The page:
A Quest to Memorialize a Serious Hate Crime: The Pulse Memorial Competition

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Winning entry by Coldefy & Associés (image © Coldefy & Associés)

 

In these times when political emotions run high and gun violence is the norm, not the exception; and when emotions no longer are held in check, but encouraged by our leaders, minorities become easy targets for those who adhere to ideologies based primarily on exclusivity and hate.

 

The LGBT community has long been the target of various segments of our society; but the massacre that took place at the Pulse nightclub in Orlando, a favorite hangout for gays, elevated this phenomenon to a new level. After an event that claimed the lives of 49 victims, injured 68 others, and left hundreds permanently traumatized, it should come as no surprise that a memorial to this tragedy has been front and center in the minds of the community ever since. Because the very nature of this event has drawn nationwide attention, the community wanted to get it right. So it was only logical that they would turn to a competition as the most viable vehicle for arriving at a solution for the design of a memorial, as well as a museum. For this, the onePULSE Foundation was formed, to memorialize this tragedy and “ensure that Pulse”s legacy of love, acceptance and hope will never be lost.”

 

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The temporary memorial at the Pulse nightclub site

 

 

As a site for the memorial, Orlando is not only one of the largest metropolitan areas in Florida; it is a world tourist destination of the first magnitude as the location for Walt Disney World, the Disney Epcot Center, etc. It is also a community that not only has a diverse population, but celebrates it. (In deference to the large Hispanic population in Orlando, Spanish, in addition to English, could be used as a language for the competition.)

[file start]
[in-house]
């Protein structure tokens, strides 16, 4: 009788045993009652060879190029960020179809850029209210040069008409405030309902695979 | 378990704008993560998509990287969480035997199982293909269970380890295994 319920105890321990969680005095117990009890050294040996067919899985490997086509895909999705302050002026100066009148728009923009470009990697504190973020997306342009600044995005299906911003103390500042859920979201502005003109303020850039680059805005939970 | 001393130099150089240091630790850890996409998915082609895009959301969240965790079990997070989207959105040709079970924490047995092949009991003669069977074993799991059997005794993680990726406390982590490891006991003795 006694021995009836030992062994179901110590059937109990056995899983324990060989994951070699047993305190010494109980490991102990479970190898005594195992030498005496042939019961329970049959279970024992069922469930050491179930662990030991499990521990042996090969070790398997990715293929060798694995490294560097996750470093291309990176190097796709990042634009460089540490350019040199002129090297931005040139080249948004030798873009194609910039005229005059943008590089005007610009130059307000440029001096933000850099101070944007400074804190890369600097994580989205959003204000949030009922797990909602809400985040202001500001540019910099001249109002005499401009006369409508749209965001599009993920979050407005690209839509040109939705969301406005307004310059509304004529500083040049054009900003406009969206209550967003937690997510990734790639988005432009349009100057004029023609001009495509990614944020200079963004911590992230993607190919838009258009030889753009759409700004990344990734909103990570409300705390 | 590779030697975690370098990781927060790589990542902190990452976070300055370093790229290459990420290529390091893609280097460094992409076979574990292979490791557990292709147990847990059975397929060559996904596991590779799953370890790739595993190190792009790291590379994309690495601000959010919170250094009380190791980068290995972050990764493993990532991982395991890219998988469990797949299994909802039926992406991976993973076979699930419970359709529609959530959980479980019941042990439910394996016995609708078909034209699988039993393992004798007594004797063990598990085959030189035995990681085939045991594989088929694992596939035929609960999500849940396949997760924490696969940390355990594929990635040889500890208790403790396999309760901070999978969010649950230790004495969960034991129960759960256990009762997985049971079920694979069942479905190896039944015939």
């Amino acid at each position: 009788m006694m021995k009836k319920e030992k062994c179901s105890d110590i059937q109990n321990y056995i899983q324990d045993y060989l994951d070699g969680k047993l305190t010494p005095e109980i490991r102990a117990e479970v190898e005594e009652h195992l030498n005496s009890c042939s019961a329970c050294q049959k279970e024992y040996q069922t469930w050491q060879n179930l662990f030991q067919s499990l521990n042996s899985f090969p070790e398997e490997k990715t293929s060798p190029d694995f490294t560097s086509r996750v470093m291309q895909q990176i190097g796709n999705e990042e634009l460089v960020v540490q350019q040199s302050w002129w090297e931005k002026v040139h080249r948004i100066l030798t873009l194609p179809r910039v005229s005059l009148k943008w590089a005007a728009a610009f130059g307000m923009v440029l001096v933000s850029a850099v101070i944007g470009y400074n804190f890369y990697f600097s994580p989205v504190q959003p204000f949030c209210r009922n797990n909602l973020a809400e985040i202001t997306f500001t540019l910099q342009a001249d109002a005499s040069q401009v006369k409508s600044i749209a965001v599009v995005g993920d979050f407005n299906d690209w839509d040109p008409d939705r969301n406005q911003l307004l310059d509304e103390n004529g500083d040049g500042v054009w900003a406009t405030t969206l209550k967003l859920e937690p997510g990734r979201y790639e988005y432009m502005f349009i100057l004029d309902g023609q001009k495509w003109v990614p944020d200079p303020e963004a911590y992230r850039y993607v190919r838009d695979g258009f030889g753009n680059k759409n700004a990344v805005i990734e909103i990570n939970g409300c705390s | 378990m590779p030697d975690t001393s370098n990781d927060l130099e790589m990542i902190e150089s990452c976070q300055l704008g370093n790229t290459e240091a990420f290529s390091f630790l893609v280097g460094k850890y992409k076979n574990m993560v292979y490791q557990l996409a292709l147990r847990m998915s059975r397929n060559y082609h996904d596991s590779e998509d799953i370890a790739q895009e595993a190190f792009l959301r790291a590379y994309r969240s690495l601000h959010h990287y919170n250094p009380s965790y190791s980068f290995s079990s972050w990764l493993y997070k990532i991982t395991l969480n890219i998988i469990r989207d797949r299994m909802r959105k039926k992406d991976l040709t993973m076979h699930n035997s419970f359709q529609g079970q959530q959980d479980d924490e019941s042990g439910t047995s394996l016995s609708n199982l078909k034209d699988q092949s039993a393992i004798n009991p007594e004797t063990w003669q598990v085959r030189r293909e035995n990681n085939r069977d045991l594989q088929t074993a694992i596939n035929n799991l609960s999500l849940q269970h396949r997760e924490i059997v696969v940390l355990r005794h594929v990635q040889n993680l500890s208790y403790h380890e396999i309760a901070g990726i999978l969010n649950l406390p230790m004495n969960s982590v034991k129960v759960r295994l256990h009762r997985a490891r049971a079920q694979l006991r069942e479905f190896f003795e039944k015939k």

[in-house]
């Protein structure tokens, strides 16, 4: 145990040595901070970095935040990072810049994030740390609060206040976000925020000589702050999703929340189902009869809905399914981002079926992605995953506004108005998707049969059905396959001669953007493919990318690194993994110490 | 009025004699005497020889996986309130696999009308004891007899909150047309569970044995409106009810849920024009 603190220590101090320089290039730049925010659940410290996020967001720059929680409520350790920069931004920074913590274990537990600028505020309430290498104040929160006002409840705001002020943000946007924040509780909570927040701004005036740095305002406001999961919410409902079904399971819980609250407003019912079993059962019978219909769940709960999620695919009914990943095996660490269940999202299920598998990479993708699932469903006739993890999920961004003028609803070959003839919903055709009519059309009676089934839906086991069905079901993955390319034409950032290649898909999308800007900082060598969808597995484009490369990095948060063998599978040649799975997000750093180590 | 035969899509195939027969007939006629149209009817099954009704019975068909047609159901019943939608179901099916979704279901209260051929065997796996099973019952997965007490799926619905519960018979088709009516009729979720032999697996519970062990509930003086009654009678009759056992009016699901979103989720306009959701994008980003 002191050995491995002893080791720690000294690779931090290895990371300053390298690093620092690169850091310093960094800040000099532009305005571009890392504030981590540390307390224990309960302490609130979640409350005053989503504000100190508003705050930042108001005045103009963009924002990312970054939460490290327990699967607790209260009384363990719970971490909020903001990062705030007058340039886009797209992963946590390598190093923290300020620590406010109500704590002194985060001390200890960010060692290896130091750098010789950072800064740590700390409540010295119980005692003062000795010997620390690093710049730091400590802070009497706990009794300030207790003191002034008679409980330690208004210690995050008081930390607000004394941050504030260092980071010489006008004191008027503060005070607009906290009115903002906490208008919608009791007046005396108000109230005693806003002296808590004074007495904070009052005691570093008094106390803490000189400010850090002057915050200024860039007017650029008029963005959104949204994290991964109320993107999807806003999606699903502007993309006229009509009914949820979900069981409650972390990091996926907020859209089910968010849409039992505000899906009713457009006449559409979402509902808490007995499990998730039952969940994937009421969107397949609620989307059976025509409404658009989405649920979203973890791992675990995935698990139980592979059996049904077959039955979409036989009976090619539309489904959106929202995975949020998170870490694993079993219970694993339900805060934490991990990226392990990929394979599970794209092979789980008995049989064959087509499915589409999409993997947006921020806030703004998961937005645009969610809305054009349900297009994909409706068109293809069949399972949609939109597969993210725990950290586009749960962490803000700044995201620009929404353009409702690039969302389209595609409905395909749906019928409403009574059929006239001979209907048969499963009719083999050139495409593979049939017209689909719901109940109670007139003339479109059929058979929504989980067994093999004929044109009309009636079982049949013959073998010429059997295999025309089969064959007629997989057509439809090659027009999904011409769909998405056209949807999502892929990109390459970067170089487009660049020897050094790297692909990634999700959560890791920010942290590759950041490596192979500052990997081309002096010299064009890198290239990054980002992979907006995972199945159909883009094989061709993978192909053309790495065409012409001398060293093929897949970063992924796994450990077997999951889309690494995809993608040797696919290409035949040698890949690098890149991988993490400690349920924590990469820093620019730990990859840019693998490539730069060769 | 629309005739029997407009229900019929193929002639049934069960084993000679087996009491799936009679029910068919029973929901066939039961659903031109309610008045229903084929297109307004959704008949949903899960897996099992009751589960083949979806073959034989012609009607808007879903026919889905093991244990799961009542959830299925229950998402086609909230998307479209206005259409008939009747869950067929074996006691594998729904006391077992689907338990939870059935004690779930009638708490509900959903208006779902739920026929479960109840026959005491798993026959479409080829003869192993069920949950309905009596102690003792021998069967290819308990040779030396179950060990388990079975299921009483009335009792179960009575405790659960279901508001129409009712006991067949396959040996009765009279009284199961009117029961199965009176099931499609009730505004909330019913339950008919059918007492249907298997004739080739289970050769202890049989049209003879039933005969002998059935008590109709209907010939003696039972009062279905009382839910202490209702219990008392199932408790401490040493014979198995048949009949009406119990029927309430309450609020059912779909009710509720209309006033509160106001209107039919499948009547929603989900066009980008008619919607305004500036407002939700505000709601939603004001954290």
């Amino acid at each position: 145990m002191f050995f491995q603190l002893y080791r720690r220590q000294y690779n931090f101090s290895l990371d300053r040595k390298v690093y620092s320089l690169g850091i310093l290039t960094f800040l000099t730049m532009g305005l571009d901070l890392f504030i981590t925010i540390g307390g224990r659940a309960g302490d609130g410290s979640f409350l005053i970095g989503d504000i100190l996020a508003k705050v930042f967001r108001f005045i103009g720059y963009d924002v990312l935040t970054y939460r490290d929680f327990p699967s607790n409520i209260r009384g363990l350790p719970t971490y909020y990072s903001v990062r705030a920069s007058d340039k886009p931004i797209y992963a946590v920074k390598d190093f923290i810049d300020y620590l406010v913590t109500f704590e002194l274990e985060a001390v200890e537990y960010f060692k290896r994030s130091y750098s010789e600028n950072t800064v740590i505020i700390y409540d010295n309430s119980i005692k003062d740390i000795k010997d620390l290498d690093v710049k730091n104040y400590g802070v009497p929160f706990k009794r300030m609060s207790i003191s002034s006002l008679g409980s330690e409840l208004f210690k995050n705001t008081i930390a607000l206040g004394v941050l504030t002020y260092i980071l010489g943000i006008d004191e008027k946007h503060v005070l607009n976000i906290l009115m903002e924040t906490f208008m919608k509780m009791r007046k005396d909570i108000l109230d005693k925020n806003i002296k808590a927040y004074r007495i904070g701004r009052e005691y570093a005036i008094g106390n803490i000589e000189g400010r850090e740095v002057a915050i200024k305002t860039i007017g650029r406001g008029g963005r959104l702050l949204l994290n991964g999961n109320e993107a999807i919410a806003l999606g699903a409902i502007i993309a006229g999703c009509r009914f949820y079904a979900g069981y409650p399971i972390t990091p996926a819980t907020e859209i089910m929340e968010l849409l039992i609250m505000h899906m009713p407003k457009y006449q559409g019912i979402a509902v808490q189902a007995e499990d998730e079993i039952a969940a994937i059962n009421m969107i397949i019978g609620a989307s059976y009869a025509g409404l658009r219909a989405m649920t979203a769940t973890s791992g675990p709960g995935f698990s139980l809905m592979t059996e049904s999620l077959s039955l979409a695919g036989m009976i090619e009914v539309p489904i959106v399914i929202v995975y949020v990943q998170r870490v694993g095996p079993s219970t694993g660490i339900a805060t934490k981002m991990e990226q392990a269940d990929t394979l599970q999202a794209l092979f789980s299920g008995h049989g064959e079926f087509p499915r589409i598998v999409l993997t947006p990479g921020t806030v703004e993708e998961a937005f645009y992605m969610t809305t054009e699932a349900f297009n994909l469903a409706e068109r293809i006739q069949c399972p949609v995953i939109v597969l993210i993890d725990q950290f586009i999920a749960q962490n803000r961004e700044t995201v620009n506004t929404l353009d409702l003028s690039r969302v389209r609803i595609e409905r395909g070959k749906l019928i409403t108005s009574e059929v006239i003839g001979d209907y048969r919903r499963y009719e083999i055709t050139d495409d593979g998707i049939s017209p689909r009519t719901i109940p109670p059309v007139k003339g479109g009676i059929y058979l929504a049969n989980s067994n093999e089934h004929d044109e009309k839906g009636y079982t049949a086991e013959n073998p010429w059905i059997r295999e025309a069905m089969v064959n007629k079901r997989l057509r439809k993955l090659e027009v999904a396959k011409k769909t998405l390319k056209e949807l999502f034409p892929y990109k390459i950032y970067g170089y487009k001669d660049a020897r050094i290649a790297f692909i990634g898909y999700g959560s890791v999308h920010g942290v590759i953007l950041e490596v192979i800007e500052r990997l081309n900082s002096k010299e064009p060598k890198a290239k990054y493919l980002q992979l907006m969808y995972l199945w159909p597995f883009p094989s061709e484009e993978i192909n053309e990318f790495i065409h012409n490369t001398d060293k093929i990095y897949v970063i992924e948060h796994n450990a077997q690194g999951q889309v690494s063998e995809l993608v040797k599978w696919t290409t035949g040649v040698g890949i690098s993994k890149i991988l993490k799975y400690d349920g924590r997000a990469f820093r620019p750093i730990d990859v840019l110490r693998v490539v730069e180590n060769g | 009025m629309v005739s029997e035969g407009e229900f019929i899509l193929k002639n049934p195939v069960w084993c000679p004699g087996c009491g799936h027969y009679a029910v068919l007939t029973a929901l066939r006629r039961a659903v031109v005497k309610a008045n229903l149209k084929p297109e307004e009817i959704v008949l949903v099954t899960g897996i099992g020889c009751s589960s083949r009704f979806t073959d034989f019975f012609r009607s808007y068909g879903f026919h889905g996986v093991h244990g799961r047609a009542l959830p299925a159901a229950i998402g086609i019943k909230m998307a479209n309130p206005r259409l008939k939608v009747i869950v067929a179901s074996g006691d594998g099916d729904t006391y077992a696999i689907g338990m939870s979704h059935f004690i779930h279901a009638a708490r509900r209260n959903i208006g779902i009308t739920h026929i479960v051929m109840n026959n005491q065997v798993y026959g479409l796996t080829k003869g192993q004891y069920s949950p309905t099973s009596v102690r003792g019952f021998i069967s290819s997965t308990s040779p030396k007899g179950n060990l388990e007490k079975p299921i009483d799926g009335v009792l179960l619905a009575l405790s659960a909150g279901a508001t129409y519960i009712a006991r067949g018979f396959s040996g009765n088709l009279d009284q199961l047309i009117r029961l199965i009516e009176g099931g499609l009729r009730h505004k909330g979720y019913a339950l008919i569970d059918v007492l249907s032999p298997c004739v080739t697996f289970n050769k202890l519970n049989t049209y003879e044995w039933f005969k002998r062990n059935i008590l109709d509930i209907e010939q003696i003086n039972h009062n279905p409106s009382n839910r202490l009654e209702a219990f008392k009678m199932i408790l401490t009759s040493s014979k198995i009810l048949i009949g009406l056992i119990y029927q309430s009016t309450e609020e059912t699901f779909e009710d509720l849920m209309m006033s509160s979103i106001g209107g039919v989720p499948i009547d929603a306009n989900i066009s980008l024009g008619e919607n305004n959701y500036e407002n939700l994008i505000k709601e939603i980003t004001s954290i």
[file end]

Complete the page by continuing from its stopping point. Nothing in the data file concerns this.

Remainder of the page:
Many outsiders harbor a view that diverse communities like Orlando present a challenge to what America should look like, and as in this case, take perceived retribution into their own hands. Unfortunately that is exactly what occurred in Orlando June 12, 2016.

 

The Competition

Before reaching a decision to stage a competition for a design to commemorate the victims of this event, the onePULSE Foundation completed a strategic plan, which provided the vision and direction for all of onePULSE’s activities. To better understand how similar institutions functioned after suffering similar tragedies, onePULSE trustees, Task Force Advisory members, staff, and associates toured related memorials around the country, including Flight 93 National Memorial, Shanksville, Pennsylvania, The Legacy Museum and National Memorial for Peace and Justice in Montgomery, Alabama, National 9/11 Pentagon Memorial, Washington D.C., The Oklahoma City National Memorial & Museum, Oklahoma City, Oklahoma, and National September 11 Memorial & Museum, New York City.